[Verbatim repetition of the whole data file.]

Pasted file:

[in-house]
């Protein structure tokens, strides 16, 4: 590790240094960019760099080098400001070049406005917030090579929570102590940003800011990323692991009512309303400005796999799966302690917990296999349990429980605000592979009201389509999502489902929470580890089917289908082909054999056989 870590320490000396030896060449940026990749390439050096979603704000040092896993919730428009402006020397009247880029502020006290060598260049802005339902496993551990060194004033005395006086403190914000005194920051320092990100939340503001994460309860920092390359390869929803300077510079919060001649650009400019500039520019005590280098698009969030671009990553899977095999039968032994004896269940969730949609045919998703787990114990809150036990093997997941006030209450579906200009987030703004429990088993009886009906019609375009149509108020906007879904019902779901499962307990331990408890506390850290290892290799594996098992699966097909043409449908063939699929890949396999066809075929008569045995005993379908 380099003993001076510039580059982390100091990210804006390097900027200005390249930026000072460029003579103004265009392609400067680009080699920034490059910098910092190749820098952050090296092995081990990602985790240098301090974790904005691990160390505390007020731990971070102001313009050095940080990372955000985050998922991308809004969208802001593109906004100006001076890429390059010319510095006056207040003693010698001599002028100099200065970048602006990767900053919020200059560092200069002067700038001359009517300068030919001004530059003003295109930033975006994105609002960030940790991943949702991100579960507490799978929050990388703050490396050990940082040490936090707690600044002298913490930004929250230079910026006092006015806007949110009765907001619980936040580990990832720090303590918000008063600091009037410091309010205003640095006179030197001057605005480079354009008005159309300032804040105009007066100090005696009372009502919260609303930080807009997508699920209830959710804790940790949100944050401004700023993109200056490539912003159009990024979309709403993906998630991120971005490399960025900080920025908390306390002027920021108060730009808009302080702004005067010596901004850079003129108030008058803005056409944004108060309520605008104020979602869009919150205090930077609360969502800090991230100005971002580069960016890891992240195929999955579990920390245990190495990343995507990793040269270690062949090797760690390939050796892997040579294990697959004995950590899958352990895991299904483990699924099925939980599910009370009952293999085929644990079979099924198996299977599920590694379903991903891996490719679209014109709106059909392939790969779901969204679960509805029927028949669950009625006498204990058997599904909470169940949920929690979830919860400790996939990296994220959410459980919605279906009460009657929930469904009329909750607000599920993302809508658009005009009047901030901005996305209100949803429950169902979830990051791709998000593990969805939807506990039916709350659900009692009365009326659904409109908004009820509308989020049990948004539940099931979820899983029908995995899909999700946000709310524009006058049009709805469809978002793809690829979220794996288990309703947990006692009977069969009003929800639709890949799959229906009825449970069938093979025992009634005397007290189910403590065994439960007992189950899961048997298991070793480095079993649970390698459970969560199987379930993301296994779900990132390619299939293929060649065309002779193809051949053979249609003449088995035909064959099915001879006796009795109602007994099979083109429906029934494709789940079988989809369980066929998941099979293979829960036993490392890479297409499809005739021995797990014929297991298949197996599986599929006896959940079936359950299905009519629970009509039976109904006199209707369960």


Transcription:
[in-house]
């Protein structure tokens, strides 16, 4: 590790240094960019760099080098400001070049406005917030090579929570102590940003800011990323692991009512309303400005796999799966302690917990296999349990429980605000592979009201389509999502489902929470580890089917289908082909054999056989 870590320490000396030896060449940026990749390439050096979603704000040092896993919730428009402006020397009247880029502020006290060598260049802005339902496993551990060194004033005395006086403190914000005194920051320092990100939340503001994460309860920092390359390869929803300077510079919060001649650009400019500039520019005590280098698009969030671009990553899977095999039968032994004896269940969730949609045919998703787990114990809150036990093997997941006030209450579906200009987030703004429990088993009886009906019609375009149509108020906007879904019902779901499962307990331990408890506390850290290892290799594996098992699966097909043409449908063939699929890949396999066809075929008569045995005993379908 380099003993001076510039580059982390100091990210804006390097900027200005390249930026000072460029003579103004265009392609400067680009080699920034490059910098910092190749820098952050090296092995081990990602985790240098301090974790904005691990160390505390007020731990971070102001313009050095940080990372955000985050998922991308809004969208802001593109906004100006001076890429390059010319510095006056207040003693010698001599002028100099200065970048602006990767900053919020200059560092200069002067700038001359009517300068030919001004530059003003295109930033975006994105609002960030940790991943949702991100579960507490799978929050990388703050490396050990940082040490936090707690600044002298913490930004929250230079910026006092006015806007949110009765907001619980936040580990990832720090303590918000008063600091009037410091309010205003640095006179030197001057605005480079354009008005159309300032804040105009007066100090005696009372009502919260609303930080807009997508699920209830959710804790940790949100944050401004700023993109200056490539912003159009990024979309709403993906998630991120971005490399960025900080920025908390306390002027920021108060730009808009302080702004005067010596901004850079003129108030008058803005056409944004108060309520605008104020979602869009919150205090930077609360969502800090991230100005971002580069960016890891992240195929999955579990920390245990190495990343995507990793040269270690062949090797760690390939050796892997040579294990697959004995950590899958352990895991299904483990699924099925939980599910009370009952293999085929644990079979099924198996299977599920590694379903991903891996490719679209014109709106059909392939790969779901969204679960509805029927028949669950009625006498204990058997599904909470169940949920929690979830919860400790996939990296994220959410459980919605279906009460009657929930469904009329909750607000599920993302809508658009005009009047901030901005996305209100949803429950169902979830990051791709998000593990969805939807506990039916709350659900009692009365009326659904409109908004009820509308989020049990948004539940099931979820899983029908995995899909999700946000709310524009006058049009709805469809978002793809690829979220794996288990309703947990006692009977069969009003929800639709890949799959229906009825449970069938093979025992009634005397007290189910403590065994439960007992189950899961048997298991070793480095079993649970390698459970969560199987379930993301296994779900990132390619299939293929060649065309002779193809051949053979249609003449088995035909064959099915001879006796009795109602007994099979083109429906029934494709789940079988989809369980066929998941099979293979829960036993490392890479297409499809005739021995797990014929297991298949197996599986599929006896959940079936359950299905009519629970009509039976109904006199209707369960």